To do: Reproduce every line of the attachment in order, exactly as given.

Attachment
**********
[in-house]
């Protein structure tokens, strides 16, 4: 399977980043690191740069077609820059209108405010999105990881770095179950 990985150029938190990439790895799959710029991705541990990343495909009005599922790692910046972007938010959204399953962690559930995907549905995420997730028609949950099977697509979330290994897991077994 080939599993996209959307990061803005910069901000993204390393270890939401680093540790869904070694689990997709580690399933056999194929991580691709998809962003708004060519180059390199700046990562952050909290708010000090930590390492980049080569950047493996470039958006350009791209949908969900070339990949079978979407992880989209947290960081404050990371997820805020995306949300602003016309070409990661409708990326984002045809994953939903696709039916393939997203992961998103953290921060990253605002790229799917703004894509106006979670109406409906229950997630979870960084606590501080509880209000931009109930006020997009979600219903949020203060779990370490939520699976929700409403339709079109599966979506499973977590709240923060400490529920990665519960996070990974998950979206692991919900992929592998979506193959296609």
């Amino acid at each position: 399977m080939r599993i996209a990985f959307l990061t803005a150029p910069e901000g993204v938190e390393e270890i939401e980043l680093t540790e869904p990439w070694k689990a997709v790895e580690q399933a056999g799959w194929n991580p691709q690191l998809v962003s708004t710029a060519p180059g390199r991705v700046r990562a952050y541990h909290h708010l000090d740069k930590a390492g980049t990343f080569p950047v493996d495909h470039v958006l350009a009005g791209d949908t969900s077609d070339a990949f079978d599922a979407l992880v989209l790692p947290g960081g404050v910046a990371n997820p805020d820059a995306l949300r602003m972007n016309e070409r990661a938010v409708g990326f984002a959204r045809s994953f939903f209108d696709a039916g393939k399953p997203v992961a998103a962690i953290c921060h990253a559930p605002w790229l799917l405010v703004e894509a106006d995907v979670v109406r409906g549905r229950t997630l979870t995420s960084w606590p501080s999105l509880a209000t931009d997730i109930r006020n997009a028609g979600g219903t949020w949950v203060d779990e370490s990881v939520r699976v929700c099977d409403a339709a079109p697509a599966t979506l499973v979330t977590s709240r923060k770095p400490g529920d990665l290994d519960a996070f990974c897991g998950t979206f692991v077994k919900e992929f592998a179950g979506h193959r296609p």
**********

[in-house]
């Protein structure tokens, strides 16, 4: 399977980043690191740069077609820059209108405010999105990881770095179950 990985150029938190990439790895799959710029991705541990990343495909009005599922790692910046972007938010959204399953962690559930995907549905995420997730028609949950099977697509979330290994897991077994 080939599993996209959307990061803005910069901000993204390393270890939401680093540790869904070694689990997709580690399933056999194929991580691709998809962003708004060519180059390199700046990562952050909290708010000090930590390492980049080569950047493996470039958006350009791209949908969900070339990949079978979407992880989209947290960081404050990371997820805020995306949300602003016309070409990661409708990326984002045809994953939903696709039916393939997203992961998103953290921060990253605002790229799917703004894509106006979670109406409906229950997630979870960084606590501080509880209000931009109930006020997009979600219903949020203060779990370490939520699976929700409403339709079109599966979506499973977590709240923060400490529920990665519960996070990974998950979206692991919900992929592998979506193959296609």
């Amino acid at each position: 399977m080939r599993i996209a990985f959307l990061t803005a150029p910069e901000g993204v938190e390393e270890i939401e980043l680093t540790e869904p990439w070694k689990a997709v790895e580690q399933a056999g799959w194929n991580p691709q690191l998809v962003s708004t710029a060519p180059g390199r991705v700046r990562a952050y541990h909290h708010l000090d740069k930590a390492g980049t990343f080569p950047v493996d495909h470039v958006l350009a009005g791209d949908t969900s077609d070339a990949f079978d599922a979407l992880v989209l790692p947290g960081g404050v910046a990371n997820p805020d820059a995306l949300r602003m972007n016309e070409r990661a938010v409708g990326f984002a959204r045809s994953f939903f209108d696709a039916g393939k399953p997203v992961a998103a962690i953290c921060h990253a559930p605002w790229l799917l405010v703004e894509a106006d995907v979670v109406r409906g549905r229950t997630l979870t995420s960084w606590p501080s999105l509880a209000t931009d997730i109930r006020n997009a028609g979600g219903t949020w949950v203060d779990e370490s990881v939520r699976v929700c099977d409403a339709a079109p697509a599966t979506l499973v979330t977590s709240r923060k770095p400490g529920d990665l290994d519960a996070f990974c897991g998950t979206f692991v077994k919900e992929f592998a179950g979506h193959r296609p």